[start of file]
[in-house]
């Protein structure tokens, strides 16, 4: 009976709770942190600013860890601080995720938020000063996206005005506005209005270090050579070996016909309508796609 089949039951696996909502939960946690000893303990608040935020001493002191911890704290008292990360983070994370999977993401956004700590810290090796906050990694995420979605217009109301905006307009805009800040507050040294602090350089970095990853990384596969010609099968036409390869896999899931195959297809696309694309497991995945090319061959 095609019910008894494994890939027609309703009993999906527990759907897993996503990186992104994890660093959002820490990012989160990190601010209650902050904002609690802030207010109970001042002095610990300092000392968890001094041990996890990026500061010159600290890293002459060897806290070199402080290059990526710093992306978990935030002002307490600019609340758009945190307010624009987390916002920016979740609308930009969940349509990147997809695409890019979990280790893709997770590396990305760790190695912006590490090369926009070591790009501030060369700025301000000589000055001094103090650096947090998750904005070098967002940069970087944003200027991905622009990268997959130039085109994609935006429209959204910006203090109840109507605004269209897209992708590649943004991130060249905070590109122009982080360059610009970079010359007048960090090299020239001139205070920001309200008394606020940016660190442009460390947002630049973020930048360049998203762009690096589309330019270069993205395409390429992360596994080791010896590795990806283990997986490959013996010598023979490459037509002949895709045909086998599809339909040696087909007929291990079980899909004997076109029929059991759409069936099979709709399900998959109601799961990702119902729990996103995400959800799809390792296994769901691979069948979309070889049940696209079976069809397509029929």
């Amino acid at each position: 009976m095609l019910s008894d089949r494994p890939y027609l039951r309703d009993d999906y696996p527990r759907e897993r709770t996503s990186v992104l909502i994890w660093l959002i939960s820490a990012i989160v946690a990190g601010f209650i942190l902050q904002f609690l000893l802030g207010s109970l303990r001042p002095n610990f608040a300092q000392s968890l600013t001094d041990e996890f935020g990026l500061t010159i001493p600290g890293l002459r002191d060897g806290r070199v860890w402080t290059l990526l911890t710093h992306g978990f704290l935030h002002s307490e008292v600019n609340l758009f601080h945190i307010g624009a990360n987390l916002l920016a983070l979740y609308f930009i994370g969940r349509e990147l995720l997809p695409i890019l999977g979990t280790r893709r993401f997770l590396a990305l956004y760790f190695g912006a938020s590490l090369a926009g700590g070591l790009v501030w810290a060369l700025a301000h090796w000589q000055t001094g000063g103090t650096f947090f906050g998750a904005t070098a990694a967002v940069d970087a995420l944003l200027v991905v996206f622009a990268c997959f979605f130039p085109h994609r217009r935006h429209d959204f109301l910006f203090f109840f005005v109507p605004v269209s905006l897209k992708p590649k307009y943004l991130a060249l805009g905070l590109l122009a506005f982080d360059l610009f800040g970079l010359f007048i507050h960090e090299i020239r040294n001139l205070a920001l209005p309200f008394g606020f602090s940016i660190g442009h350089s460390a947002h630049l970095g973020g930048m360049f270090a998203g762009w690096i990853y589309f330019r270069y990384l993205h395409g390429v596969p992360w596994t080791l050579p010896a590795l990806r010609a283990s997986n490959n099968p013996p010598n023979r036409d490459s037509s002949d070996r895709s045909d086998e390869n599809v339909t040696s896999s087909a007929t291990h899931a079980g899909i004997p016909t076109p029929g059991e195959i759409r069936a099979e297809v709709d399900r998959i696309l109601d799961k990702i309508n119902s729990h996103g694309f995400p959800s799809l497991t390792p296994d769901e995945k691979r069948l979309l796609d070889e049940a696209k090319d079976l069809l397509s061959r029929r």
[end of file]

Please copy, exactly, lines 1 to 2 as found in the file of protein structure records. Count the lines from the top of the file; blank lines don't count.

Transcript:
[in-house]
């Protein structure tokens, strides 16, 4: 009976709770942190600013860890601080995720938020000063996206005005506005209005270090050579070996016909309508796609 089949039951696996909502939960946690000893303990608040935020001493002191911890704290008292990360983070994370999977993401956004700590810290090796906050990694995420979605217009109301905006307009805009800040507050040294602090350089970095990853990384596969010609099968036409390869896999899931195959297809696309694309497991995945090319061959 095609019910008894494994890939027609309703009993999906527990759907897993996503990186992104994890660093959002820490990012989160990190601010209650902050904002609690802030207010109970001042002095610990300092000392968890001094041990996890990026500061010159600290890293002459060897806290070199402080290059990526710093992306978990935030002002307490600019609340758009945190307010624009987390916002920016979740609308930009969940349509990147997809695409890019979990280790893709997770590396990305760790190695912006590490090369926009070591790009501030060369700025301000000589000055001094103090650096947090998750904005070098967002940069970087944003200027991905622009990268997959130039085109994609935006429209959204910006203090109840109507605004269209897209992708590649943004991130060249905070590109122009982080360059610009970079010359007048960090090299020239001139205070920001309200008394606020940016660190442009460390947002630049973020930048360049998203762009690096589309330019270069993205395409390429992360596994080791010896590795990806283990997986490959013996010598023979490459037509002949895709045909086998599809339909040696087909007929291990079980899909004997076109029929059991759409069936099979709709399900998959109601799961990702119902729990996103995400959800799809390792296994769901691979069948979309070889049940696209079976069809397509029929």